Because you did all the prep work, it should be much easier when it comes time to make your photo books, prints, calendars or other photo gifts. You’ll be able to locate specific photos, quickly and efficiently and be able to spend more time on creating your book rather than going through photos.


I mentioned earlier that currently I use Adobe Photoshop Lightroom 6. I first starting using Lightroom about four years ago at the advice of one of my good friends who is a talented photographer and I’m so glad I made the switch. Prior to then I was using iPhoto – the program that preceded Photos on the Mac (and Adobe Photoshop for more extensive editing). Both iPhoto and Adobe Lightroom helped me get a handle on my photos. iPhoto did a decent job of editing my photos but the options were fewer and more simpler. Lightroom on the other hand has a lot more editing features and tools to make more precise edits such as the ability to apply edits to just part of a photo and more specific fine tuning of color, hue and tone. More importantly, editing my photos with Lightroom has been very fast and efficient. As I mentioned earlier, because you can copy/paste settings from one photo to another and other batch editing processes – it saves a lot of time.

On the organizational front, when I initially got Lightroom I decided to just use it for photos from that point forward. I didn’t want to worry about the ones in iPhoto. Then last year as I was working on a family tree photo book for my sons I thought to myself, why dig around old hard drives and numerous folders for my older photos? I set out to locate any image I could find that had been scattered around and finally migrated everything into Lightroom. My oldest digital photos in my database are from 1998. I’m so happy to see my photos – old and new in one place. (Cue clouds breaking and the sun shining through…)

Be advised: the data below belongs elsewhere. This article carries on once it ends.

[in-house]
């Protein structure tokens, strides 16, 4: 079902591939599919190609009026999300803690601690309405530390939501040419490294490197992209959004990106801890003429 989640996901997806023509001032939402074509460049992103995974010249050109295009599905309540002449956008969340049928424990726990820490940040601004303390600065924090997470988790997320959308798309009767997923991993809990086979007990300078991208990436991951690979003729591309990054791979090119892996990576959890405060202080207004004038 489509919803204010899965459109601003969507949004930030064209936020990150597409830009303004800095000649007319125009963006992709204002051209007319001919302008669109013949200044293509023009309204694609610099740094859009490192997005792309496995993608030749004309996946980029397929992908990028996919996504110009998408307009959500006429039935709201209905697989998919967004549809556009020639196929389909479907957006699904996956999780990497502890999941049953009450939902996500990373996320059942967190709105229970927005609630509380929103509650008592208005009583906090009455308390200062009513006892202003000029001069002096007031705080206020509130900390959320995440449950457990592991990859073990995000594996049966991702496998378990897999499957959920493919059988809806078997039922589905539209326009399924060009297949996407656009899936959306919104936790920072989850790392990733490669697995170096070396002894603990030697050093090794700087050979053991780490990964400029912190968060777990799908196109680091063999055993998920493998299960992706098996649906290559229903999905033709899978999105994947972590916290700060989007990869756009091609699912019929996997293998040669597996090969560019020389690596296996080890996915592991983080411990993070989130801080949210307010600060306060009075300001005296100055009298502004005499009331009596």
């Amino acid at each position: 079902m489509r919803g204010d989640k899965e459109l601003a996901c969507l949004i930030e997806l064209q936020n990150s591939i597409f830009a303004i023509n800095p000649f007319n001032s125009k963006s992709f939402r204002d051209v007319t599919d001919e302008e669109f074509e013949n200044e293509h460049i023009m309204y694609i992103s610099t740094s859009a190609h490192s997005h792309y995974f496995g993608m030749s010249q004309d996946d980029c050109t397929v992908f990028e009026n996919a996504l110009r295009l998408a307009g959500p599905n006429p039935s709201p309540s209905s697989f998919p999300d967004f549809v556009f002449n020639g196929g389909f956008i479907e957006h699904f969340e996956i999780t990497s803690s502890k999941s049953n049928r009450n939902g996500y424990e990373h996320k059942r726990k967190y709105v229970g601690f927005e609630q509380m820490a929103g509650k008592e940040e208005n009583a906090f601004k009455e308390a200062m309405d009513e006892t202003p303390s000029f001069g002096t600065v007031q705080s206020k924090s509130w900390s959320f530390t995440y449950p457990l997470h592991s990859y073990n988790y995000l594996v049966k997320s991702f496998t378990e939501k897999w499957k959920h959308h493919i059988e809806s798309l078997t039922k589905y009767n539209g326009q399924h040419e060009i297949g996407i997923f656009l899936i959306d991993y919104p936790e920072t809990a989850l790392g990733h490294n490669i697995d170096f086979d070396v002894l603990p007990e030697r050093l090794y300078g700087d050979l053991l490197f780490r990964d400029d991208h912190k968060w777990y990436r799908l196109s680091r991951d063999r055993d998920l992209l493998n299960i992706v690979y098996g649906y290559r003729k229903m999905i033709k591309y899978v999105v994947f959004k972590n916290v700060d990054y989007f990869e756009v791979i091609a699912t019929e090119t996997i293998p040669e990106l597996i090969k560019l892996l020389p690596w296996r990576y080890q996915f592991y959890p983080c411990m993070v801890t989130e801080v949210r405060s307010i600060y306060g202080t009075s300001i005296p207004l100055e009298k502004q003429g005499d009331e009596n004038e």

I should note that there are two versions of Lightroom, a standalone version priced at $142.99 and a subscription based version under Creative Cloud for $9.99/month. There has been much discussion and debate in photography circles about which version is better, but it’s a bit outside the scope of this post. For me personally, I originally had purchased Lightroom 4 years ago and just upgraded to Lightroom 6 in July. I was kind of forced to upgrade because my old Lightroom wouldn’t recognize the new RAW files taken by my new Nikon DSLR. Otherwise I was completely happy with my old Lightroom. (I also am still using a really old standalone version of Adobe Photoshop.) I wasn’t too pleased to hear that Adobe was moving to a subscription model. If I’m paying for software I’d like to own it – not be required to pay for it in perpetuity. Adobe is however only releasing new features in the subscription model so if having the latest tools are important to you, then you might want to opt for the subscription model. Also, there is the risk that they will decide to no longer support the standalone version. I’ll update this post if anything changes.

Adobe Photoshop Elements is another good option for photo management. Photoshop Elements is geared more towards “casual snapshooters” providing “easy to use editing controls” according to Adobe in their product description. Essentially this program is geared more towards casual photographers or the average consumer, while the more full-featured Lightroom attracts professional and amateur photographers who want more editing options. I hear that folks who use it find it works for them and they don’t need more extensive tools. It’s also about half the price of the standalone Lightroom. More about Adobe Photoshop Elements here. Cost $79.99.